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5 Written Questions

5 Matching Questions

  1. Use dashes (2 hyphens, no spaces) to
  2. Fix by inserting comma
  3. EXPERIENCED WRITERS' REVISION STRATEGIES TO EMBRACE
  4. Many students (inexperienced writers) think revision
  5. cs = comma splice
  1. a "Find the form and the shape of the argument" [Nancy Sommers and Hjortshoj promote this]
    "Read out loud" [to a person, not the empty air]
    "Avoid boring writing" / "Make it interesting: stories" [adding concrete details often livens up dry writing]
    "Be careful about context/mechanical errors that you have made unconsciously" [Yes! Keep a list of errors for which you lost points on your previous papers and try to systematically learn to avoid and/or fix them. Success in matters of grammar and spelling doesn't happen overnight: You'll probably make more errors as you learn new rhetorical habits. Also, rhetorical and mechanical success also doesn't happen passively: You have to set out to learn what you don't yet know.]
    "Go to Writing Center" [especially useful: help them help you by showing them old papers or, even better, your list of the habitual errors—gleaned from professors' comments on your papers—that you want to fix in your writing]
  2. b interrupt your sentnece to introduce new or extra information.
  3. c changing the vocabulary to make it sound- redoing and thus are uncomfortable with the idea of revision and even the word revision.
  4. d Sentence, sentence. (fix by changing the comma to a period)
  5. e before and. (or any coordinating conjunction: and, or, but for, so, yet)

5 Multiple Choice Questions

  1. wartime behavier
  2. ≠ editing
  3. a, b, and c)
  4. 1. EARLY = You haven't yet begun to research or write, but you are thinking about the asst. = All you have is a general topic: I'm generally interested in _____.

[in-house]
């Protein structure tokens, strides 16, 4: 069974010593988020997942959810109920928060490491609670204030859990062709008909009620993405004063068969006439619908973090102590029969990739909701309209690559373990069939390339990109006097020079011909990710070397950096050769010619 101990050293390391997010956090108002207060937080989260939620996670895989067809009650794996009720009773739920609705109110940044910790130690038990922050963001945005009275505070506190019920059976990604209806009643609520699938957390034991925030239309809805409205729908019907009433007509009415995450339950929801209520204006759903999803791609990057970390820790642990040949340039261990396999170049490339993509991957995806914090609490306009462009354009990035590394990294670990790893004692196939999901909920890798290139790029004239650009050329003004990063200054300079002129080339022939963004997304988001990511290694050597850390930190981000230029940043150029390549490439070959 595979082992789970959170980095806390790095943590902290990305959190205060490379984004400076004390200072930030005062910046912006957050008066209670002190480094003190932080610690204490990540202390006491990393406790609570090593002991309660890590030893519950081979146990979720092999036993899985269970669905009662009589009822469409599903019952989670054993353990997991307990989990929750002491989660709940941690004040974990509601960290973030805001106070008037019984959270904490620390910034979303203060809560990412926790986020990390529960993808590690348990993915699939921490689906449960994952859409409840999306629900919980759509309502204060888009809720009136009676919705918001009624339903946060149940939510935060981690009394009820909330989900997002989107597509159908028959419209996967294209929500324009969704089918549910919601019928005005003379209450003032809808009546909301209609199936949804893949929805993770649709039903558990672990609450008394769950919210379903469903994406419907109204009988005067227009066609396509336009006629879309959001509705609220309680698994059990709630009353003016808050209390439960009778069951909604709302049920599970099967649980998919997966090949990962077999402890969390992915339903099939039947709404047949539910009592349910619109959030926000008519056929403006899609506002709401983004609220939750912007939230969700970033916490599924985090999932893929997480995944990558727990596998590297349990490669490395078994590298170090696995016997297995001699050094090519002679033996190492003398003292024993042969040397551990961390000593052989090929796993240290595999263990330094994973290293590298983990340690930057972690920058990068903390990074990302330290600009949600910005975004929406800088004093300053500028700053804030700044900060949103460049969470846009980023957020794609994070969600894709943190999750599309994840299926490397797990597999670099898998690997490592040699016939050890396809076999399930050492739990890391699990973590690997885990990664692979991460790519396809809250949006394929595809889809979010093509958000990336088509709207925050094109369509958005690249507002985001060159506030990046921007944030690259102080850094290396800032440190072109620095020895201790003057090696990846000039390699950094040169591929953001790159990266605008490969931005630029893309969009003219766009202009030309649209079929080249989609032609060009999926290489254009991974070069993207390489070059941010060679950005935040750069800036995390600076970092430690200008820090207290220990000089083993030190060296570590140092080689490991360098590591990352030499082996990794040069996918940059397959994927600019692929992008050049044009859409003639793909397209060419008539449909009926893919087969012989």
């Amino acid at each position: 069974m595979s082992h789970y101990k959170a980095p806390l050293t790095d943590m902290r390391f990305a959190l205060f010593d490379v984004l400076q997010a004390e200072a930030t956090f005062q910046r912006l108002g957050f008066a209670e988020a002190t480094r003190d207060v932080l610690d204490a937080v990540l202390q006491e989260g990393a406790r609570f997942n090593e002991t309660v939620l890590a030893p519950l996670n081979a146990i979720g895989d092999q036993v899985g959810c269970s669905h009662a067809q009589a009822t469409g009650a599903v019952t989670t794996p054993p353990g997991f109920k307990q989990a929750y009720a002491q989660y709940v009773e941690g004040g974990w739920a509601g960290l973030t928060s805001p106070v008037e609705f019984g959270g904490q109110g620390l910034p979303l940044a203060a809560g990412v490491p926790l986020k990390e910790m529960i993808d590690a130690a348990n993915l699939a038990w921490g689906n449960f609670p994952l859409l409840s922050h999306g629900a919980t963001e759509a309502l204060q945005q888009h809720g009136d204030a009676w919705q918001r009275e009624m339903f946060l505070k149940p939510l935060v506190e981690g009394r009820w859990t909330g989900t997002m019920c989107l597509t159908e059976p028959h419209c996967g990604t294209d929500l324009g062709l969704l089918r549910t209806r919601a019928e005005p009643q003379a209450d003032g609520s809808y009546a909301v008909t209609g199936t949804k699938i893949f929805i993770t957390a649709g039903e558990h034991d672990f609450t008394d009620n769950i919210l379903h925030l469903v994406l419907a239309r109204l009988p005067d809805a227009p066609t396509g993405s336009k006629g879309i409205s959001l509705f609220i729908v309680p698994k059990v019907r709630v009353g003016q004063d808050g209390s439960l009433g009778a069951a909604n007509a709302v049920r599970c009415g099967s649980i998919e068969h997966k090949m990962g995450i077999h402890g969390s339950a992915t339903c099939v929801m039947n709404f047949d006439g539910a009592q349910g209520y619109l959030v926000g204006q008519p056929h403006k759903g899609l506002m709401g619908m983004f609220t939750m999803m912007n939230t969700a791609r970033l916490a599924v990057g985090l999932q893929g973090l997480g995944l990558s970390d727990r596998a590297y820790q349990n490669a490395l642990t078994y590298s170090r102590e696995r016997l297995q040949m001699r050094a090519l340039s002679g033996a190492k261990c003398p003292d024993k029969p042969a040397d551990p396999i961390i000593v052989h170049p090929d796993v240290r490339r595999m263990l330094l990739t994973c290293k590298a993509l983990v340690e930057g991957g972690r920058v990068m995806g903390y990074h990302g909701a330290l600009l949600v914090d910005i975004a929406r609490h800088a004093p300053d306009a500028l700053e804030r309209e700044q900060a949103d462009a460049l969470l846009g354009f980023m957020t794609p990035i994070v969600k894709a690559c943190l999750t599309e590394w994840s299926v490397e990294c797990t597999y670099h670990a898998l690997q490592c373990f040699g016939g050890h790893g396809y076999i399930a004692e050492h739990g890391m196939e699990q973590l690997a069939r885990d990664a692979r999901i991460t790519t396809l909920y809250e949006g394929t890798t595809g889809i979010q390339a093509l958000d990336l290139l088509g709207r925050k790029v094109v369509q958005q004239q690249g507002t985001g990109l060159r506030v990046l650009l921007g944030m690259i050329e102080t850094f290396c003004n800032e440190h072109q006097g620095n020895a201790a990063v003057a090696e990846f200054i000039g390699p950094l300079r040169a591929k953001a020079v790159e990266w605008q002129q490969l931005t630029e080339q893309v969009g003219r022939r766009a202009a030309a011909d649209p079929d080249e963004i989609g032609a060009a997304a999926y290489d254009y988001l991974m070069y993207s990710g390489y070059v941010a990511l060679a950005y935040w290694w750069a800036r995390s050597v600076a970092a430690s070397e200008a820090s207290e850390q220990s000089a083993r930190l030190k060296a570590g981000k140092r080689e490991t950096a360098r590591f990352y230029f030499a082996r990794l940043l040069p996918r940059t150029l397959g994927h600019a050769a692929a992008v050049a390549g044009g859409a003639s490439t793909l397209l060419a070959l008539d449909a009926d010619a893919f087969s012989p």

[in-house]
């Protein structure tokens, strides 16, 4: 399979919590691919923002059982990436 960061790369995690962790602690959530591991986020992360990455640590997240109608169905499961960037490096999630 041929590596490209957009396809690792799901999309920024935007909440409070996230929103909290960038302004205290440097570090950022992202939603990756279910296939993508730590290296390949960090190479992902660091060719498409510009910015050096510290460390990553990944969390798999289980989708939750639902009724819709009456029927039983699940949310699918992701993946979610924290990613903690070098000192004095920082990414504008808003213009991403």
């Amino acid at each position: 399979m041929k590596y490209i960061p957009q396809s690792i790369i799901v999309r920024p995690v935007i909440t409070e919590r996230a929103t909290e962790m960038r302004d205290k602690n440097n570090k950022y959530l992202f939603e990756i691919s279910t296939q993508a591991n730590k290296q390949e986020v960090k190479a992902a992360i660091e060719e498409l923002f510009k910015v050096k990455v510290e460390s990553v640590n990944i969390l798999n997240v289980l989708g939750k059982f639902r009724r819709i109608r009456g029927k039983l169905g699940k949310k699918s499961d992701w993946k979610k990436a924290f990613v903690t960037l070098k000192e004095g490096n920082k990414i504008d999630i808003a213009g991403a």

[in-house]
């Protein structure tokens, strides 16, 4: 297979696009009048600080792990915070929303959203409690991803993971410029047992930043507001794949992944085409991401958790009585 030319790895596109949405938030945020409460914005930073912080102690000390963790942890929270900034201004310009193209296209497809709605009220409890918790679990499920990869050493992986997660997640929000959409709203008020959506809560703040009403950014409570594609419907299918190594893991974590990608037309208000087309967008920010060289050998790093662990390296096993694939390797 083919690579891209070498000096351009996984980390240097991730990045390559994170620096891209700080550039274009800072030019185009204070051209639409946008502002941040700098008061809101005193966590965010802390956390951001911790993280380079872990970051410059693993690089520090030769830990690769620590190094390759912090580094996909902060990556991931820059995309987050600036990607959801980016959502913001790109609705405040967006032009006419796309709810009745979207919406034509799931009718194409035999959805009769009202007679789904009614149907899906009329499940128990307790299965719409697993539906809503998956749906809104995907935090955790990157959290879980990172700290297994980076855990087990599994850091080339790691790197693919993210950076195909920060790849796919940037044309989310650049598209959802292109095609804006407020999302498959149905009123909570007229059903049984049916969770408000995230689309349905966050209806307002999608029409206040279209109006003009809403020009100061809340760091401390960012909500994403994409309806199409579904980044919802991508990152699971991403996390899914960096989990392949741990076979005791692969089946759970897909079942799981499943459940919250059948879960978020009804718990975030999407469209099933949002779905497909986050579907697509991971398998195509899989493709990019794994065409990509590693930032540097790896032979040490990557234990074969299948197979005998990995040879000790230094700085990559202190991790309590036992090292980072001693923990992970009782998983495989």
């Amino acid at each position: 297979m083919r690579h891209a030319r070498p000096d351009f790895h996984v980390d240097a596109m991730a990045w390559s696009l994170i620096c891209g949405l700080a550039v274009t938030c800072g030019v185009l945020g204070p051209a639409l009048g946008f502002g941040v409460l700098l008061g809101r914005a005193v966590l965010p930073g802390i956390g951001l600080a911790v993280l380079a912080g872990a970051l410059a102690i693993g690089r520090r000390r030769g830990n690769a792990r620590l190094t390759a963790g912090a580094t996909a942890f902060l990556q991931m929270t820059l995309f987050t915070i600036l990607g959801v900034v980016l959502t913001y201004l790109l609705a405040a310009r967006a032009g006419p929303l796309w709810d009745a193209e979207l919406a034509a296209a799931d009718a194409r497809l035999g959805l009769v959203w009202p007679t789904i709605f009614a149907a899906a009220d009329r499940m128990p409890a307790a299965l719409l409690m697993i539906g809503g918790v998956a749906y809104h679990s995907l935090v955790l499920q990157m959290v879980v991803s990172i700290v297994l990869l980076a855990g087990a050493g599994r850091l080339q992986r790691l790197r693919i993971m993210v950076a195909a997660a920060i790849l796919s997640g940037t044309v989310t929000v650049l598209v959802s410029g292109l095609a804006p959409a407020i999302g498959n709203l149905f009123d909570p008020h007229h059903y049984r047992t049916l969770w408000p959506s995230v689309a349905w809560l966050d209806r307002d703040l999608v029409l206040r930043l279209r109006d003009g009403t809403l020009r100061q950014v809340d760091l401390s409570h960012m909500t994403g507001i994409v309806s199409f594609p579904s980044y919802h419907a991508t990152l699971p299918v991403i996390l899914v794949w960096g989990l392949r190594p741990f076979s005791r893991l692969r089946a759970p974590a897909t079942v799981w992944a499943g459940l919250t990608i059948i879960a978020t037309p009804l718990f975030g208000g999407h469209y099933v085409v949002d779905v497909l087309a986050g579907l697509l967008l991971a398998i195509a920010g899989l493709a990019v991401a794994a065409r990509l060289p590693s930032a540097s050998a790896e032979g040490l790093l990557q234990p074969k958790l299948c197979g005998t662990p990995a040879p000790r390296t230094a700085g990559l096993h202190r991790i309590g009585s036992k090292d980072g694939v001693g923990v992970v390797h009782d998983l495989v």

2. AT WORK = You have done enough preliminary research to have a clear question--i.e., research question--about your topic that you want to investigate. = My question is ______?
    3. GETTING SOMEWHERE = You have a hypothetical answer to your research question--a working thesis: I'm going to argue that ______.
  5. Follow style requirements exactly!--That's what your professors are looking for. Lead ins: All quoted and paraphrased material MUST BE LED IN! (an author's name and page number in parentheses afterward does NOT suffice!) Lead ins: If full sentence, use colon after; otherwise, use comma or nothing, depending on whether you'd use a mark of punct. there without quoatation marks.
    Lead ins: If initial, include author's full name and authority. For subsequent quoted or paraphrased material from same source, use author's last name only.
    Lead ins: Omit any info mentioned in lead in from paren. ref.
    Quotes: Be brief. Quote only what you must have in exactly the author's words. Mostly you will paraphrase with snippets of quoting. Long set in quotes are rare, esp. in short papers.
    Quotes: Always process quoted and paraphrased material before moving on to the next paragraph.
    Quotes: use square brackets to indicate necessary changes to original--but only if absolutely unavoidable.
    Quotes: [sic] = [thus it is in the original] (sic = thus in Latin); use with care to avoid undermining your source's authority or engaging in an ad hominem attack rather than a responsible argument.
    Works Cited Page: Alphabetize, double space just like rest of paper, use italics in lieu of underlining, number in with rest of paper, indent second and subsequent line(s) of each entry

5 True/False Questions

  1. homophones/homonymsmemory device

          

  2. Becoming an experienced writerrevise by reexamining their argument and making sure it works.
    Writing process is recursive

          

  3. use of semicolonto jog your memory of words you already know well enough to use.

          

  4. in the words of Loanaitalicize words as words

          

  5. How to make a passive voice sentence activeis when the subject of a sentence ≠ the doer (agent) of the verb. Passive is sometimes useful for focusing the sentence's attention on the object of the action rather than the agent, but, in general, agentless passive voice should be avoided, especially when it makes your meaning unclear. Don't use it t avoid saying "I." To fix:

          

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